The Secret is in the Telling

The Secret is in the Telling

A Story by Kate
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The trials and tribulations of a preschooler's conscious

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I never much liked cereal. Well, not as a food, at least. Cheerios were life rafts and race car wheels, Chex were ship-wrecked boats. Frosted Flakes were parachutes from sky-divers who had gone on rescue missions in the White Sea. Why would you ever eat those things for breakfast? I look dejectedly at the circus train built from Lucky Charms that chugs across the surface of my milk. I place one finger on top of the engine and drag it around the bowl once, twice.

                “No!” I hear my mother’s scolding, but can’t see her face. Quickly, my hand shoots out of the bowl and settles on my lap, my head dipping down. The police have caught up to the train, and they’re coming after the conductor.

                “Michelle, no!” My mother’s voice rings in my ears. Wait a minute. I peek up from below my eyelids. There’s no Michelle on this train. My sister is not circus material. I tiptoe to the kitchen door and peer around the wooden frame.

                “You can’t feed Sammy your vitamin! You might not like it, but it could hurt him! We would have to take him to the vet.” My mother takes the bunny out of my sister’s arms and places him back in his cage. “I thought you knew better.” My sister sees me standing in the door and sticks her tongue out, then darts upstairs. As a loud wailing starts above, I sneak back into the kitchen and dump my cereal down the drain.

 

                “Bye, Aaron.” My mother leans over for a quick kiss, then breezes out the nursery school door. I watch as her car zooms past the window like the matchbox race cars I have at home. I hope she won’t crash into my bedroom wall.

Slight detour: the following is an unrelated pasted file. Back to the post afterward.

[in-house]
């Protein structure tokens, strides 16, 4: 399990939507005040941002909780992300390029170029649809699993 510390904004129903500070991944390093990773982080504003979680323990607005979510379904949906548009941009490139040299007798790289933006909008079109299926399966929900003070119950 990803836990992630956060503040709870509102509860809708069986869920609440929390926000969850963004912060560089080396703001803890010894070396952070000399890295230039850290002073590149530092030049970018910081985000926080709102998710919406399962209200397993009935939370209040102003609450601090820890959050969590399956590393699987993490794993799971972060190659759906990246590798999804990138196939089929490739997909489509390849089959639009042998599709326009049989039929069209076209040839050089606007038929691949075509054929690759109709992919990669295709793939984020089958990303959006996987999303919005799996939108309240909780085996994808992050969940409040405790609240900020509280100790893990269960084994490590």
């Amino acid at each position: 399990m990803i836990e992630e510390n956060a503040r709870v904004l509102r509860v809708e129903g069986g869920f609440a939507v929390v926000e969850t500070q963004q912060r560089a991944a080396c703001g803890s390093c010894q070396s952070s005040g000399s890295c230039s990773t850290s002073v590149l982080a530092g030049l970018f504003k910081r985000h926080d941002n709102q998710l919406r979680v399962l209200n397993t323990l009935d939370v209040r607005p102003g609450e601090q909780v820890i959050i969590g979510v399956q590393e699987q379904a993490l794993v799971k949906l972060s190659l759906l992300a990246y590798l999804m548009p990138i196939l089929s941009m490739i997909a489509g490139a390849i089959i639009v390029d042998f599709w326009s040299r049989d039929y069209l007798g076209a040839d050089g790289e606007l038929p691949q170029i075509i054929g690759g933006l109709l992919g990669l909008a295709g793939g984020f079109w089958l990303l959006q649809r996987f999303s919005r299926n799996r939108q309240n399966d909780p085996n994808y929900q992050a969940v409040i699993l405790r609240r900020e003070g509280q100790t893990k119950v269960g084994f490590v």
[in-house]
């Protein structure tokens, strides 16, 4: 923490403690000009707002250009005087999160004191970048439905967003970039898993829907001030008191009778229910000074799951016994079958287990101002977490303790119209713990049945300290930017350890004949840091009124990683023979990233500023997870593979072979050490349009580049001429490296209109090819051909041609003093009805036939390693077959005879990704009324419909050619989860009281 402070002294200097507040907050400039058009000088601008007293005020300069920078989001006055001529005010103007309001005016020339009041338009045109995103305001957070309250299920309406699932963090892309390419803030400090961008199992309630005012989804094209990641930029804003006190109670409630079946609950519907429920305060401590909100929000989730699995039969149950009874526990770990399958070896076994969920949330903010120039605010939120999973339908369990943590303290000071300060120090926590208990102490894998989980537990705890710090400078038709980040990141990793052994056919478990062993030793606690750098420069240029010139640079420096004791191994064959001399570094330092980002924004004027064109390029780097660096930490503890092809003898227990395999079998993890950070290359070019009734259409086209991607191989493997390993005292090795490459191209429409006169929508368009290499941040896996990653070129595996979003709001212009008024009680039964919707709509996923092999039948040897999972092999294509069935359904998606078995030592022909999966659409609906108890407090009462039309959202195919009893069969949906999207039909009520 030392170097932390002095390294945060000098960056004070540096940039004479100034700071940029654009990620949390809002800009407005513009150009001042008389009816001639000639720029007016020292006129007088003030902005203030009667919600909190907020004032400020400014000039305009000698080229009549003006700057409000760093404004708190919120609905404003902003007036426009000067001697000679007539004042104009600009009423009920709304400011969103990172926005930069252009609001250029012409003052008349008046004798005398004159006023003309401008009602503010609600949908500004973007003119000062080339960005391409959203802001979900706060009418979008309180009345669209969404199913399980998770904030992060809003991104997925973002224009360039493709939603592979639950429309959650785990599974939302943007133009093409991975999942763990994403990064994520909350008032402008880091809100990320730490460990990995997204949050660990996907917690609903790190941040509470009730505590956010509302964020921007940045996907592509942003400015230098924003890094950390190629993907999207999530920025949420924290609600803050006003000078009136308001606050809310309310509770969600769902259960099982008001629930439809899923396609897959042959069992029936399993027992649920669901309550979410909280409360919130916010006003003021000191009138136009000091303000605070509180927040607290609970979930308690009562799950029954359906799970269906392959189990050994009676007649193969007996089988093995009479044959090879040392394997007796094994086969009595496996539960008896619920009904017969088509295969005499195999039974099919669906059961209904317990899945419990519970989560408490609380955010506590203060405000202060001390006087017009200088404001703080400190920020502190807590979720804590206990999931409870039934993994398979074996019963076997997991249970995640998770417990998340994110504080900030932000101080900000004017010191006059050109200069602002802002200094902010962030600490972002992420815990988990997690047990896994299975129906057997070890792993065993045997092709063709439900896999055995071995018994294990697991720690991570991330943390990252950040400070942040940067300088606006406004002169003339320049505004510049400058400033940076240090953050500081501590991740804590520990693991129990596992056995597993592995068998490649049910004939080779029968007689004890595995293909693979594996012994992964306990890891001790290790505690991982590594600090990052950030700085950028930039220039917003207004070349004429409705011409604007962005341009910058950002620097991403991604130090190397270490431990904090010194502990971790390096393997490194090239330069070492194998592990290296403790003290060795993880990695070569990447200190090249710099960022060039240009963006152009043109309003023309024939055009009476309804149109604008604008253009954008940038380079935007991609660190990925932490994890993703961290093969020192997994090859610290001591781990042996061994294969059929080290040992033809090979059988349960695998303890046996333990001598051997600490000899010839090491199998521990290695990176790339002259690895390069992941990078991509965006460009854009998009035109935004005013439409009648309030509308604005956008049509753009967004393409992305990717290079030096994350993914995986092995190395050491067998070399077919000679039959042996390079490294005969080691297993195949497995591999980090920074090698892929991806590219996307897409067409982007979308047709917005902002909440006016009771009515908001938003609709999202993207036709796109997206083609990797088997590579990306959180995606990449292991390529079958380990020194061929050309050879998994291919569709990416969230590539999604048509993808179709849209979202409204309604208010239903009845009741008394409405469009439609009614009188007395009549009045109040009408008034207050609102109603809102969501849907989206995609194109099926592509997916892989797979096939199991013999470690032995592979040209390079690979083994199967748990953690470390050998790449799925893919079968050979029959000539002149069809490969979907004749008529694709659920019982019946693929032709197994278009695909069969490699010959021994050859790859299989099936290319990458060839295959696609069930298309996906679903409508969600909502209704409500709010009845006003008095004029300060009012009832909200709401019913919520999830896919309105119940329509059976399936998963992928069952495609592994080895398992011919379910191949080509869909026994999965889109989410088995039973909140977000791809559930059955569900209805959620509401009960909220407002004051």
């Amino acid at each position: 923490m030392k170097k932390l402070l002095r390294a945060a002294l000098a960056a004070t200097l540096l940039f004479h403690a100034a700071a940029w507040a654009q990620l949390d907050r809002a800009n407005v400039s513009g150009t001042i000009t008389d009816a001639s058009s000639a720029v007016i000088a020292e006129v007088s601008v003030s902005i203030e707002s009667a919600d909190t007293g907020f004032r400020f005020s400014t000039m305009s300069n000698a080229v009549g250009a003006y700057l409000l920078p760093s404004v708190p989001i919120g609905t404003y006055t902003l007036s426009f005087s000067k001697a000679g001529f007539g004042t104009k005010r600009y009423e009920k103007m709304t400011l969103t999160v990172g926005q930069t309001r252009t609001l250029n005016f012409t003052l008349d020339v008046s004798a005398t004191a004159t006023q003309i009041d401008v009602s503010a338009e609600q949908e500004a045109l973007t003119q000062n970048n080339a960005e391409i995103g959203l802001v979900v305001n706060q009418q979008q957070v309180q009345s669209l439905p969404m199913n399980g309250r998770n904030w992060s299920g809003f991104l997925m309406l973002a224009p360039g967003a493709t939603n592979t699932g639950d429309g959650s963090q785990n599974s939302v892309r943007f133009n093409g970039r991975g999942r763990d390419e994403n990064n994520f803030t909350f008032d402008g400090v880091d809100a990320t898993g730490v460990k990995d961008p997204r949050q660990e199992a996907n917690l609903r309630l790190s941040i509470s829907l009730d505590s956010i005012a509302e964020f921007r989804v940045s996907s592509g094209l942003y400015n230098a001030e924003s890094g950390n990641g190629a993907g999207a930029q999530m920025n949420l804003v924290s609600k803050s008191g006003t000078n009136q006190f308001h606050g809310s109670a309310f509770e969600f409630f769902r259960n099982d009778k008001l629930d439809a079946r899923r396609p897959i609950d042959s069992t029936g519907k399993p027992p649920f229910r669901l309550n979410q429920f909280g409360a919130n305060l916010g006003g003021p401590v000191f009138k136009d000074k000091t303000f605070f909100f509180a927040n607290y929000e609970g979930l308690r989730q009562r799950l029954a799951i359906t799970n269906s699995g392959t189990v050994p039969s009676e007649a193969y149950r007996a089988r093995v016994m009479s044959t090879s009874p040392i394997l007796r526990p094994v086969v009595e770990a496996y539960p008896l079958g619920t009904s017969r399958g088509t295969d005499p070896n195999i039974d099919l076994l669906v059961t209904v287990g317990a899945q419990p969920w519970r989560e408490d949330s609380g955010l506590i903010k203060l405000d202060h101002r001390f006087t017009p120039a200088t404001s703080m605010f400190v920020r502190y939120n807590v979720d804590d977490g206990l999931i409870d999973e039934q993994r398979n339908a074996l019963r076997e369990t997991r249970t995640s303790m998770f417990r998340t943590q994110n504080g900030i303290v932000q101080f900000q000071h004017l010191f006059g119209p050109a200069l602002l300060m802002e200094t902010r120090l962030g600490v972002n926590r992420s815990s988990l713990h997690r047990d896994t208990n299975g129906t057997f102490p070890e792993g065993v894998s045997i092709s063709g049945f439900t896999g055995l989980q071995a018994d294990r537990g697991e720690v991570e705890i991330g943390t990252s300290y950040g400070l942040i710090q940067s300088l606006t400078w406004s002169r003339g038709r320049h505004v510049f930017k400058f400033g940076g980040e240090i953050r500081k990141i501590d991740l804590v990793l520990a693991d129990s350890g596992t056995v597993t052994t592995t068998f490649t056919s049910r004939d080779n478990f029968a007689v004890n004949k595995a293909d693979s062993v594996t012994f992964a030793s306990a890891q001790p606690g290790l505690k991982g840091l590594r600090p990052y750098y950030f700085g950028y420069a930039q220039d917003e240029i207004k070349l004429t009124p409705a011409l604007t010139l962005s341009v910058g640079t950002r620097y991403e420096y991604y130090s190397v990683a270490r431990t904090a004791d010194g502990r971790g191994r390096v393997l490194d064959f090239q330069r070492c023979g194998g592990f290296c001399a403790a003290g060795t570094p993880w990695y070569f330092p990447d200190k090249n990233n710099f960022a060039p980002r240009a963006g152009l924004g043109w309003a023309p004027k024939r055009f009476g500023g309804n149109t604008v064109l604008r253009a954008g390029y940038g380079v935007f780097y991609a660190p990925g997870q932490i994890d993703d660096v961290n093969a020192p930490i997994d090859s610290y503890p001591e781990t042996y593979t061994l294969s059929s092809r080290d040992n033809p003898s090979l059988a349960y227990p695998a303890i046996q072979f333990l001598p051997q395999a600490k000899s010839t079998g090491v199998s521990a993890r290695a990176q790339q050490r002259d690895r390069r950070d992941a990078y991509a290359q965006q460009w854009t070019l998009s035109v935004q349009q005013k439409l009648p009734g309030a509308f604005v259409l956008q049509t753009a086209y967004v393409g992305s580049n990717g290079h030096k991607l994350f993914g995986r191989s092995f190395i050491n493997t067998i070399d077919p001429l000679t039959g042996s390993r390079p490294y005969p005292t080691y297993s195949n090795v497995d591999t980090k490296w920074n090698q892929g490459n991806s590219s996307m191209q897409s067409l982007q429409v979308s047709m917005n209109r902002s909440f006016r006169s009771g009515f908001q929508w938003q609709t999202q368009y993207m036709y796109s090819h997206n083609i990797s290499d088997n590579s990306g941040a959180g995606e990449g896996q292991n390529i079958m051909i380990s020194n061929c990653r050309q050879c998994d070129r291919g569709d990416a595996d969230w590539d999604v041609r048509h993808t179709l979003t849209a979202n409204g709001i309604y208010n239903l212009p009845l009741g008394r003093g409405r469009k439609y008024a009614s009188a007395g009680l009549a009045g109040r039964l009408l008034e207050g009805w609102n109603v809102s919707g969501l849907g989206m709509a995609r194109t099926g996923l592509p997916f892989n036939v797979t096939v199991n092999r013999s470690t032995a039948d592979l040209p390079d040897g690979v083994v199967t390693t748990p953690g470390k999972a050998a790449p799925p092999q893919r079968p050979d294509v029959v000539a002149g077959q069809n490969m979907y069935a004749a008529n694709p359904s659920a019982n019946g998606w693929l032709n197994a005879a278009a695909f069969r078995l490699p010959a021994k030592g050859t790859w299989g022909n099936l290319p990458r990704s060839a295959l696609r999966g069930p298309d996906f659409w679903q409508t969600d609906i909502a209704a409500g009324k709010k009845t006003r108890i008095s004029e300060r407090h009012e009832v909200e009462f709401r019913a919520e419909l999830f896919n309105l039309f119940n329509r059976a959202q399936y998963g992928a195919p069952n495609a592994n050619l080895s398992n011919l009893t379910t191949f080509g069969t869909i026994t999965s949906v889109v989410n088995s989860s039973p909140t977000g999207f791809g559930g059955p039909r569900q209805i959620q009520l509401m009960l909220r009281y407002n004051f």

I turn from the front door and hurry to a bright window in the back of our classroom. Beneath it is a metal cage, the home of our class bunny, Fatty. His coat is mostly black, just like Sammy’s at home. He’s always being petted by someone, and right now I can see my friend Jeremy bent over the cage.

                “Hi Jeremy,” I say, reaching my hand in to stroke Fatty. Fatty does not pay attention to me; his face is buried in Jeremy’s hand. “What are you feeding Fatty?”

                Jeremy pulls his hand out of the cage and brandishes a bright yellow crayon. “I was coloring, and he looked really interested, so I let him taste my crayon. It seems like he really likes it.” Jeremy puts the crayon in Fatty’s cage again, and I watch in horror as he nibbles it. What if it’s like Sammy this morning, when Michelle had tried to feed him something he wasn’t supposed to eat? What was it that Mom had said? ‘… it could hurt him!’ Uh oh.

                “Jeremy!” I whisper fiercely, snatching the crayon from Fatty. “You can’t feed Fatty a crayon, it might make him sick!” Jeremy’s lip starts to tremble, and I feel really bad, as well as scared.

                “Don’t tell Ms. Sara,” Jeremy whispers. “I don’t want to get in trouble! Fatty will be okay, I promise he didn’t eat much. Don’t tell or… or I won’t be your friend ever again.” Jeremy crosses his arms and sniffs.

                Jeremy? Not be my friend? The thought stings like that bee at the pool last summer, except worse. Without Jeremy, who would I play dinosaurs with? Who would come over to my house and help me build Lego castles? But if I don’t tell Ms. Sara what Jeremy has done, Fatty might get sick.

                “I… I don’t know…” I stutter.

                “Please?”

                I look at Fatty. He seems okay, with his lopsided ears and little pink nose. I make up my mind to watch him carefully, then turn back to Jeremy. “Okay.”

                “Promise?”

                I swallow. “Promise.”

 

                Jeremy is my best friend all day. During story time, he lets me sit closer to the teacher. In music, he trades his drum for my maracas. At snack, he gives me one of his Oreo cookies. As I am busy trying to split the two Oreo cookies so I can lick the frosting from the center, I hear a rustle in Fatty’s cage behind me. I startle and turn to look at the bunny, scared. Is he okay? Fatty is poised under his water bottle, tiny pink lips sucking the silver straw sprouting from the bottom. I breathe a sigh of relief, calling myself silly for being so nervous. But my muscles still feel tight; my shoulders are all bunched like something heavy is sitting on top of me.